Farmers Find a New Friend in the Humble Barn Owl

Research salutes the valuable help of this widespread bird.

Barn owl climbs up a birch tree

(Holger Kirk /

Hoot! Hooray! A new, simple solution to controlling rodents that threaten grape vines comes in the shape of the humble barn owl. 

And this solution will be welcome. This is because, according to the US Government, rats alone destroy about 20% of global agricultural crops each year, leading farmers to expend time and effort in rodent control methods. The good news is that new findings are highlighting the effectiveness of this majestic nocturnal bird.

An ongoing research project, supervised by Professor Matt Johnson at Humboldt State University in Arcata, California,  is monitoring the effectiveness of barn owls in terminating rodent trespassers according to Bay Nature Magazine. Owls are natural predators of rodents, and farmers have already been exploiting their presence to ward off mice and gophers that prey on their crops.

Napa Valley is known for hundreds of hillside vineyards
Grape growers in Napa Valley are increasingly using owls to handle pests, and it is in their location that Johnson's research is taking place. Napa Valley, renowned for being a rich wine region, started using owls for rodent protection in the 1980s. 

This strategy was driven by the realization that years of using toxic fertilizers and rodenticides tainted the flavor of their prized grapes. In January 2020, the California Department of Pesticide Regulation, encouraged the use of barn owls when it  severely limited the use of rodenticides in an effort to boost the move away from chemical pesticides.

The Humboldt team is responsible for comprehensive research
The research began in 2015 when Johnson’s team surveyed 75 California vintners, four-fifths of whom claimed that their owl boxes helped control rodents. Johnson, a self proclaimed bird lover according to his research website, was intrigued to learn of the owls’ abilities to counteract rodents. He wanted to fully investigate their predatory behaviors and ultimately determine their effectiveness in promoting agriculture. 

Johnson, according to his research page,  launched  a series of projects that would include learning how barn owls select boxes to nest in, how they hunt across landscapes and how farmers form their perceptions of the owls and their effectiveness. His team is studying barn owl nest boxes scattered throughout Napa Valley and closely examining the birds.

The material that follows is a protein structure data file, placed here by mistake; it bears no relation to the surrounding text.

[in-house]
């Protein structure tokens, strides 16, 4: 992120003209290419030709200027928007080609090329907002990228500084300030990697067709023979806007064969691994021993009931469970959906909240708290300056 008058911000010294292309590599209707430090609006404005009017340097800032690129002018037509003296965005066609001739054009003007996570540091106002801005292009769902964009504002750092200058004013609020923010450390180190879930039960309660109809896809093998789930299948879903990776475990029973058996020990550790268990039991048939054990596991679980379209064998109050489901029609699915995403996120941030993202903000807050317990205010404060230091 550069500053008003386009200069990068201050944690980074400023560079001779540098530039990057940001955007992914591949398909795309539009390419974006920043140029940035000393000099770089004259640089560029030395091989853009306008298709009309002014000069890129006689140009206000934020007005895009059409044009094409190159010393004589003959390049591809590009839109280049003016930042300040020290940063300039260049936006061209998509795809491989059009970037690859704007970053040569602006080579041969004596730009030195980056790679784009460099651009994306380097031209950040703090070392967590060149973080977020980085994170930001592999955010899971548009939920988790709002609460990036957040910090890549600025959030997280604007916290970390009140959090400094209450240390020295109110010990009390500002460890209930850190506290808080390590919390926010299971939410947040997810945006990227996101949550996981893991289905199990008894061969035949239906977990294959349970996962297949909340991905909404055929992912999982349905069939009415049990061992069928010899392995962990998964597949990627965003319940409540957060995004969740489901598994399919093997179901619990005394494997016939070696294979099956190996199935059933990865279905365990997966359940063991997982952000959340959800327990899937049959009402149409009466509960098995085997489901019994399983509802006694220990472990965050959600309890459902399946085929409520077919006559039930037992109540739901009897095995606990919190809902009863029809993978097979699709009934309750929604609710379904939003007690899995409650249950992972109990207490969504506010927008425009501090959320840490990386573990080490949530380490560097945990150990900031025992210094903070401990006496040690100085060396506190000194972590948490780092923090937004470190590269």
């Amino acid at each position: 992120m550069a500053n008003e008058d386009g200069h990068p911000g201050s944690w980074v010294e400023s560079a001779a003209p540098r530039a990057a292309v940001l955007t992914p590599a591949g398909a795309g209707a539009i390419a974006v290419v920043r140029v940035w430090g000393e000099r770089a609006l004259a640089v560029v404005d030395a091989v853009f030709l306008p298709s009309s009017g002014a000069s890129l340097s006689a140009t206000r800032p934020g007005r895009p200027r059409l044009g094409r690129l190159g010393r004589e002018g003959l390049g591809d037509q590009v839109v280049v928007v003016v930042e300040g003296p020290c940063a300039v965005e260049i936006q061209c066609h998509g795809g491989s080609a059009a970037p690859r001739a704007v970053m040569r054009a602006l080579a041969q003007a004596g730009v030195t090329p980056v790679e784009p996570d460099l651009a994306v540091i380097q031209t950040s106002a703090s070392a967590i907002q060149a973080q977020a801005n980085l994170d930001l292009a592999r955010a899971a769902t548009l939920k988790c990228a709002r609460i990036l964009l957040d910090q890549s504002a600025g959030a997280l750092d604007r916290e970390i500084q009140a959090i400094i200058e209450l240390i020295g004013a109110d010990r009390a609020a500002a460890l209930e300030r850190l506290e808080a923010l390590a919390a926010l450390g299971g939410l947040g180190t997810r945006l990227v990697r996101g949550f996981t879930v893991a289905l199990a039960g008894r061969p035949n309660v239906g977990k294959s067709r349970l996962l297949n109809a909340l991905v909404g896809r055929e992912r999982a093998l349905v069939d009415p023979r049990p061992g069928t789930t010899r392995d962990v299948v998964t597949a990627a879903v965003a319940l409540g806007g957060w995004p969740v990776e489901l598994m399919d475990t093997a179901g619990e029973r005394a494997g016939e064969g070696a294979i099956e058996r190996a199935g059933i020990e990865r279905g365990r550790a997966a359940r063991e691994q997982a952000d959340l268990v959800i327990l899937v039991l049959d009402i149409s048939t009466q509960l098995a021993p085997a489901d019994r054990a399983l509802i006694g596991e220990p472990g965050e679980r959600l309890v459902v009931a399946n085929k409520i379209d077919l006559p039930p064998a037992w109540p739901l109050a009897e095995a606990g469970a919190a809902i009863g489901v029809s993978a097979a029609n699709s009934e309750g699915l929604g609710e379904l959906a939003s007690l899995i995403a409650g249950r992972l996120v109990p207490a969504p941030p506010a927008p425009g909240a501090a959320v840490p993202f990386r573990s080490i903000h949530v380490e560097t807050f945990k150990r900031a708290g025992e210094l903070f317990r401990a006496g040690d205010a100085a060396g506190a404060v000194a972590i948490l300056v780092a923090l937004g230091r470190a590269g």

His graduate students are busy photographing and checking as many 280 nesting boxes to hone in on these local owls, according to Bay Nature Magazine. What they have found so far is that owls have preferred tastes when it comes to where they choose to reside. They favor being at least three meters high, facing away from the sun and prefer grassland over forests. Most importantly, one owl family can consume 1,000-3,400 rodents a year according to varying studies.  

Owls naturally hunt rodents in vineyards making them valuable allies for farmers
What’s most important to Johnson and his team is that the owl boxes could help one of California’s most economically important industries become less reliant on chemical pesticides, as he details on his website. This could be essential to reducing the carbon footprint-boosting chemicals that pesticides leave in their wake.  

Johnson hopes that his research will also answer whether the barn owls can reduce the amount of pesticides grape growers use. Even though the question still remains unanswered, the published findings are bringing the team one step closer to finding an answer.  

Napa Valley vintners have a strong connection to the land and don't want to tarnish it. They are taking responsibility in policy and action and moving towards sustainable solutions to combat agricultural threats. Just a simple owl. in its own natural habitat, can be the solution, and the research group promises to share more findings. 

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